Legacy income is moving more quickly through probate, but 2022 remains an unknown

06 January 2022
Legacy FundraisingData, Research and Analysis
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Rob Cope, Director of Remember A Charity, explains what probate delays mean for charities and what changes have been made to enable legacy income to flow more smoothly in future.

It’s no secret that there have been some hefty delays at probate in recent years, but the latest figures from HM Courts & Tribunal Service (HMCTS) suggests that the backlog of cases is dropping and that new applications are moving through the system more quickly. This means that families and charities alike should see inheritance and legacy income coming through faster, which is of course welcome news for all those that rely on gifts in Wills.

And yet, how much progress is made in the months ahead depends very much on what Winter has in store. While death rates had been rising steadily in recent years, COVID-19 drastically and tragically changed mortality patterns over the past couple of years and is making life a great deal less predictable for us all.

What is the impact of the delays on charities and where are we now?

The impact of probate delays

For many charities, legacies are their largest source of income – highly treasured donations from supporters who choose to remember them in their Will. By their very nature, legacies aren’t always predictable, but they are becoming increasingly prevalent. In fact, according to the latest NCVO Almanac, legacies now bring in around £1 in every £6 raised by charities across the UK.

When you consider the scale of that income, raising over £3 billion annually, it’s clear this funding can have a heavy bearing on frontline services. And particularly when it comes to the largest bequests, a considerable delay can heavily influence cash flow and project timelines. That income will still filter through, but in the most extreme circumstances it can be the difference between an organisation staying afloat or having to close its doors.

So, delays at probate really do have an impact and it’s important that charities know what’s going on and can make plans or provisions when there’s any sort of hold-up. That’s why we’ve been working in collaboration with the Institute of Legacy Management to ensure that HMCTS and the Probate Registry recognise the impact of the probate delays on charity income. We’ve highlighted the challenges for charities and emphasised the need for improved processes, together with prompt and accurate reporting on output.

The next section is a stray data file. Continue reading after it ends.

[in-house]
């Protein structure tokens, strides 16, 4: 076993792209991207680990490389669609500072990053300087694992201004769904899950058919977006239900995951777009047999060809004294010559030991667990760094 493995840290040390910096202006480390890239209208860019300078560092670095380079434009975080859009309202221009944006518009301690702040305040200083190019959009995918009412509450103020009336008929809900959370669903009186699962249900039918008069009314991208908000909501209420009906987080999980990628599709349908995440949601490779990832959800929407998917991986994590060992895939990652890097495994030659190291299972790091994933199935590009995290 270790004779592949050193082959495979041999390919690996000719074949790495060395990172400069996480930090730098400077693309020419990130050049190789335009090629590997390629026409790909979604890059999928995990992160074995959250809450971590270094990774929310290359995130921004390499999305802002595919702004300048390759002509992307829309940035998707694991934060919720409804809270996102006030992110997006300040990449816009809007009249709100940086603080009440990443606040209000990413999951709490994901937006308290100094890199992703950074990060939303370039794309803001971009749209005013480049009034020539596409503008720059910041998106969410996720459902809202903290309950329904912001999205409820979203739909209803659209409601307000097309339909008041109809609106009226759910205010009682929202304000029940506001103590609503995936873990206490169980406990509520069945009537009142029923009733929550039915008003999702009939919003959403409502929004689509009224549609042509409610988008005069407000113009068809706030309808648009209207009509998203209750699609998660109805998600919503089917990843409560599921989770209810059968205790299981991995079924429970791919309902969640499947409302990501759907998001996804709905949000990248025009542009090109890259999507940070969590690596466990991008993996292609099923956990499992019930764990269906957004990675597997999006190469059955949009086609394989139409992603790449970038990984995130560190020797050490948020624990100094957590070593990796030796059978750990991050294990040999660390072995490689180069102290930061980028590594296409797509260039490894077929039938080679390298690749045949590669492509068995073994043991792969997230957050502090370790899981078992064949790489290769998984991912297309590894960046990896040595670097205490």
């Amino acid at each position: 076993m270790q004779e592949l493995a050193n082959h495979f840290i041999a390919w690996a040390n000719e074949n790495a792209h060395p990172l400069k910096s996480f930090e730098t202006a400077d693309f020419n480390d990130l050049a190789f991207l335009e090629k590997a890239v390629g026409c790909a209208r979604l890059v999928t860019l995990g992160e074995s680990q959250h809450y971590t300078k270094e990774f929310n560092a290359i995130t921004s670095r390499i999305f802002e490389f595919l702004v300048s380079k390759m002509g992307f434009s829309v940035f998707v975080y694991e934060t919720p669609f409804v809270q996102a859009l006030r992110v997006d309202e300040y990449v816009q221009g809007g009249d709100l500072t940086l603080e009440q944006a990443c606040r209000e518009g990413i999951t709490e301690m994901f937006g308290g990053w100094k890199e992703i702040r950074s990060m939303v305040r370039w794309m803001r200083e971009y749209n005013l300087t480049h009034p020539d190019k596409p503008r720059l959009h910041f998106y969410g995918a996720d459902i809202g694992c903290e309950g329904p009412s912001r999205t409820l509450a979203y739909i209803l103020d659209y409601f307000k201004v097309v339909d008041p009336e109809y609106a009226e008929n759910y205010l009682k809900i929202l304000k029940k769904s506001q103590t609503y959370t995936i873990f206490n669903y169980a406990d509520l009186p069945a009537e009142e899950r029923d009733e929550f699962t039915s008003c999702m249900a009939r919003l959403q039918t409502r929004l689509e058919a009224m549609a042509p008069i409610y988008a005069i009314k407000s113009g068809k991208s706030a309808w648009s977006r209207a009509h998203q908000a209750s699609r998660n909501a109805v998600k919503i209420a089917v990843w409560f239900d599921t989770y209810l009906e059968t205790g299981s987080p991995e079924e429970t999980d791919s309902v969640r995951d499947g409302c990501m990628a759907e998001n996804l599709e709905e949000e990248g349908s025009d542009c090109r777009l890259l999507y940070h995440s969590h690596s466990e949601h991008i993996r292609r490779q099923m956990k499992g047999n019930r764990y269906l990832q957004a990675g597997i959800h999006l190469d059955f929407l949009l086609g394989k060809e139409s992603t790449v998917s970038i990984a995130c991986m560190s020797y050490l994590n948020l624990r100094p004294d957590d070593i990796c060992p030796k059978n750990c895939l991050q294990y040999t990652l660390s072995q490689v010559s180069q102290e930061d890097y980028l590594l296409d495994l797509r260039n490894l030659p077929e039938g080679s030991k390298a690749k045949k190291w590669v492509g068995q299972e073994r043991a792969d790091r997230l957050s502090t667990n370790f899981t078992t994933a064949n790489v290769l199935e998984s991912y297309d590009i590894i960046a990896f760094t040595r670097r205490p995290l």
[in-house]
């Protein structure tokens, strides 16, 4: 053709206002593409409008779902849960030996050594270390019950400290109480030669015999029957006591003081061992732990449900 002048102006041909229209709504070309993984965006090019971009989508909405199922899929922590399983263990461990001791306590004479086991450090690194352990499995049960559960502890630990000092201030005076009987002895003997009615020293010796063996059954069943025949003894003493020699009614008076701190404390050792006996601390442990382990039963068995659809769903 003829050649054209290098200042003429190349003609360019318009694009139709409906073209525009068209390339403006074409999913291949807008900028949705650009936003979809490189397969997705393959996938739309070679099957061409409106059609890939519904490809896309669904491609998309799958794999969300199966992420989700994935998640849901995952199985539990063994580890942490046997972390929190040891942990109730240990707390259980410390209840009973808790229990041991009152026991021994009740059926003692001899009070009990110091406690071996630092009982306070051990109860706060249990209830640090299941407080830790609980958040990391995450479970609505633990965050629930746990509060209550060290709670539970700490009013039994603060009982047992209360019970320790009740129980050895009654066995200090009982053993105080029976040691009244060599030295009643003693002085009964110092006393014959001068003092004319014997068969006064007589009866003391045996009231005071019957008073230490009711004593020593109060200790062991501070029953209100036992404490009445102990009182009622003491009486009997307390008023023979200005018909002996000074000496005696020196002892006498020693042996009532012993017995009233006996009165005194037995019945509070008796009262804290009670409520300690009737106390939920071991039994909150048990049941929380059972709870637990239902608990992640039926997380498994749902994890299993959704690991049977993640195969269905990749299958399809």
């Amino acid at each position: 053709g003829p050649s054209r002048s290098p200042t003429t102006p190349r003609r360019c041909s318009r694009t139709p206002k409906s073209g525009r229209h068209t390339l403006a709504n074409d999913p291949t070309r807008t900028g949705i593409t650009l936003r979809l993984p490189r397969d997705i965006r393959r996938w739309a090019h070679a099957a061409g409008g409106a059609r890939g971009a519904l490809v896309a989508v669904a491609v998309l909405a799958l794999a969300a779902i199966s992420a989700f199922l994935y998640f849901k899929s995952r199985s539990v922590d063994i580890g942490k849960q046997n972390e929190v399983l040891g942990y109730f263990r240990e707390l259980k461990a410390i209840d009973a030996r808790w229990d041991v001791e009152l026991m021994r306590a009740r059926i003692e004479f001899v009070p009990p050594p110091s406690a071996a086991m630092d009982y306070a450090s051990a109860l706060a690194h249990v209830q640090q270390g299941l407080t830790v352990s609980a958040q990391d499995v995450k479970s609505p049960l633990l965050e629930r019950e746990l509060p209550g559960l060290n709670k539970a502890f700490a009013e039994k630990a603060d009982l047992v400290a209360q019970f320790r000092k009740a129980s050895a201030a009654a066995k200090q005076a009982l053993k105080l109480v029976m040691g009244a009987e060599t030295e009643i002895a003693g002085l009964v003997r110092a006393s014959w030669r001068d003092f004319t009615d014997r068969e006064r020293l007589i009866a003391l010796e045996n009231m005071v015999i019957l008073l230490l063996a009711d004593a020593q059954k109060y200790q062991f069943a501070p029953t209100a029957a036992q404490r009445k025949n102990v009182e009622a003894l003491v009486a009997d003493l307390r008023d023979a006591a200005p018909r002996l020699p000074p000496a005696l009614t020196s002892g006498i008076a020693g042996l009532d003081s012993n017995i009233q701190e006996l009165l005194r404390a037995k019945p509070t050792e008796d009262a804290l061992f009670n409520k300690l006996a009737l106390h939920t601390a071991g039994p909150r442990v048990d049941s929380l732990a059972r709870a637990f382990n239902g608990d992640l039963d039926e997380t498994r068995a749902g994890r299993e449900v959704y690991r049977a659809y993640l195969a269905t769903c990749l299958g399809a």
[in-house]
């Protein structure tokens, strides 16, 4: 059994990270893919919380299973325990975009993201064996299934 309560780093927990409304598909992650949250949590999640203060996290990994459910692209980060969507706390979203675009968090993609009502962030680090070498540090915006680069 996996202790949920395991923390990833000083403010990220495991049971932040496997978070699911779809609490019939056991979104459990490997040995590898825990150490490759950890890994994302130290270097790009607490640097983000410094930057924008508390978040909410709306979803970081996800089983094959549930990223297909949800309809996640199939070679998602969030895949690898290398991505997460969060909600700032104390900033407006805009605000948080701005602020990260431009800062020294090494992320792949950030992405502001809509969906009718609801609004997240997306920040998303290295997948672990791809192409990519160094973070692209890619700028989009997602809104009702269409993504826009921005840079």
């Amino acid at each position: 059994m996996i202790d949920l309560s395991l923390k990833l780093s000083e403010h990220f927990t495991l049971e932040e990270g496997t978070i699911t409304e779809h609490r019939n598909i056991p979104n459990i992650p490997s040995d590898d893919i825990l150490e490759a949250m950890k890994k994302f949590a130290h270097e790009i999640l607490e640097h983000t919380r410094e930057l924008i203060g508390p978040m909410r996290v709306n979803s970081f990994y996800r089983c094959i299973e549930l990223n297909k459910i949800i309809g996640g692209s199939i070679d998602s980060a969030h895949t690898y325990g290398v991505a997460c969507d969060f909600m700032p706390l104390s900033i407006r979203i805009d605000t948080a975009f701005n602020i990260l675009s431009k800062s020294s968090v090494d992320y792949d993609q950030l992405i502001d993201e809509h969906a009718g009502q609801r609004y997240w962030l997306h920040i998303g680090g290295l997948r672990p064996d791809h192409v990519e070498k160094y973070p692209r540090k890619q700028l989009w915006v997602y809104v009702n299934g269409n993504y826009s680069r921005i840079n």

Understanding the backlog

The issues began in March 2019, when a new case management system was introduced. This coincided with a surge in applications as a result of planned rises in probate fees. The upshot of this was that by June 2019 almost 40,000 or 8 weeks of applications were held up in the system over and above the usual workflow.

Additional staff and improved processes saw the backlog reduced to more than half that level by early 2020. Unfortunately however, when Covid hit, the workforce at HMCTS faced significant challenges and struggled to keep pace with rising applications brought on by soaring death rates. Subsequently, the build-up of applications went back up 7 or 8 weeks by the middle of 2021.

Where are we now?

Since then, HMCTS has expanded the probate team with another 50 recruits, upscaled staff with training and introduced new digital processes has seen the backlog come back down to between 3 and 4 weeks with further improvements reductions expected in the coming months. It’s too soon to be entirely confident that progress will be smooth. Much will depend on the level of deaths and applications in the coming months.

Overall, the service does appear to be becoming more resilient with better trained teams focusing on dealing with longer-running “stopped” cases and providing better telephone support to executors experiencing issues with their applications. In order to reduce the backlog, the team at HMCTS have reduced the number of “stopped” cases by 8,000 and are working closely with HMRC to ensure that Inheritance Tax issues are minimised.

From the sector’s perspective, different charities have had different experiences. Some are reporting no delays whatsoever, while others are still seeing legacy income held up at probate.

Standard grant applications are moving through the system pretty swiftly now, taking an average of 4 weeks, and the new digital system is enabling the team to respond to telephone queries more promptly too.

Predictions for 2022

All being well, the probate team aims to have the backlog down at pre-pandemic levels in the next couple of weeks with further reductions by this Spring. Still, there’s a long way to go before HMCTS halves the current amount of probate cases in its system to reach its target of around 15,000. And this all comes with the caveat that if winter brings another devastating spike in deaths and probate cases, it would inevitably slow things down once more.

Our hope is that the uplift in capacity and considerable improvements made will be sufficient not only to accelerate the probate system in 2022, but to strengthen capacity for the ‘legacy boom’ years that lie ahead.

With legacy giving becoming even more prevalent and donations expected to reach record levels in the coming years, the importance of probate working smoothly and reliably can’t be underestimated. We’ll keep working behind the scenes to monitor how things progress and to update the sector.

Rob Cope
Rob Cope
Director of Remember A Charity
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